The Candle In The Lantern

It’s been 567 days (and about 3 hours!), since my mum died. Since we watched her gasp her last breath, and feel strangely relieved (well, I did. I can’t speak for anyone else involved). It was on the afternoon of 5th December 2015, and if my memory serves me right it, it was a Saturday. 

When someone dies, they leave bits of themselves behind. I’m not talking about feelings and love, or even people. I’m talking about physical things. Actions like leaving an item placed somewhere. But over time, these things become erased. 

You see in films and TV, sentimental scenes where someone has kept their dead son’s bedroom just as he left it the day he died. In reality, I am guessing that this rarely happens. People’s lives move forward, rooms are needed for other uses, things get tidied away. Things change. 

The lantern.

I am not a prolific gardener, and last year I did next to nothing in our garden. This year, we have a table and chairs. Spending time in the garden recently, I noticed a rusty old lantern hanging on the tree. Inside the lantern is about a quarter of a burned candle. It’s one of those things that has always been there, and so I had kind of looked past it. 

Mum put that candle inside that lantern. An action she took long before she died. Maybe even before she moved here! It might have come from her previous house. But it’s something she did on her own. A thought, and an action, which remains here even after she has gone. And it’s something I am currently cherishing. 

It’s a preserved part of her presence. I am under no illusions here, I don’t believe in spirits and souls. I know that this doesn’t mean that she is still present. But it means that her actions are still here, in this world, past any memory. Because, despite what people say, memories sometimes don’t cut it when it comes to comfort.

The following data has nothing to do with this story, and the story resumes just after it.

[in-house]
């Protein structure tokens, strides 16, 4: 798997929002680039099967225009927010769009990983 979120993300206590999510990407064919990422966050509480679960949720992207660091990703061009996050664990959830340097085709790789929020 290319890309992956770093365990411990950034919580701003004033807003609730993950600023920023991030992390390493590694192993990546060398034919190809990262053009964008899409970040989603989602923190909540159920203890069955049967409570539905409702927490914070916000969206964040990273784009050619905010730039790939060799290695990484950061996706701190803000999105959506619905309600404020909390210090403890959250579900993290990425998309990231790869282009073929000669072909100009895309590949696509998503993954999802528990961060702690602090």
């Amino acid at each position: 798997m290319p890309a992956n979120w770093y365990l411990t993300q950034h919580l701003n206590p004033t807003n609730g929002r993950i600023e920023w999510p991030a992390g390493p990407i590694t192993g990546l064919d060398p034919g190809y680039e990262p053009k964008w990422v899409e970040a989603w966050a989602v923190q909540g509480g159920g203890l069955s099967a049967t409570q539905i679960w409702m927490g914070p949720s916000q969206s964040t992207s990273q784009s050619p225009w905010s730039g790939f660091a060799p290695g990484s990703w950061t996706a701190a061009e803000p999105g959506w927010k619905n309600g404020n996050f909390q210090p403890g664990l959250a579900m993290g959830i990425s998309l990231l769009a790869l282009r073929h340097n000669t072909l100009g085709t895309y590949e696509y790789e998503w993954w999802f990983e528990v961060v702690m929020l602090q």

I like to think that the candle will remain there forever, until I die. But the truth is that it won’t. From past experience, sentimentality becomes eroded over time. 567 days is not a long time. 5871 days is a very long time. That’s how long it’s been since my dad died. 16 years. And I feel fine about it. My hope is that I will eventually feel “fine” about mum. But the two situations were very different. My dad was a difficult man, and my relationship with him was very different to the relationship that I had with mum. Mum was my best friend. We lived together for a couple of years before she died. I feel like I have lost a vital organ, without a transplant. I think the candle will stay put for as long as I need it to be there.

The bedroom.

 We still live in the house where mum died. It’s rented, but we were living here before she got ill, and through her illness, so we took over the tenancy. The bedroom where she died is now my daughter’s bedroom. It looks very different now though. Mum’s hospital bed was replaced with a kids high sleeper. Her wardrobe was emptied, her clothes are gone. The few soft toys that mum had (as a woman of 64!), were replaced with hundreds of Beanie Boo’s and bits of Playmobil. 

But one thing remained after everything else was replaced. A framed picture containing the lyrics of Bob Dylan’s song “Make You Feel My Love”. I bought this for my mum and gave it to her for Christmas one year. The lyrics were as apt for my daughter as they were for my mum, so the picture stayed. 

My daughter is now 6, and she is able to read pretty well. And she had me take the picture down. She didn’t want it there anymore. She said it was upsetting her. So I reluctantly took down the picture, removing the last scrap of evidence that mum was ever in that room. I still have the picture, but it’s not in the right place. 

Nothing is in the right place anymore. So the candle was a comfort. I guess. 

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One Comment Add yours

  1. Robin says:

    This is a lovely tribute. I lost my dad 11 years ago, almost to the day. I understand the importance of having something a passed loved one touched.

    Like

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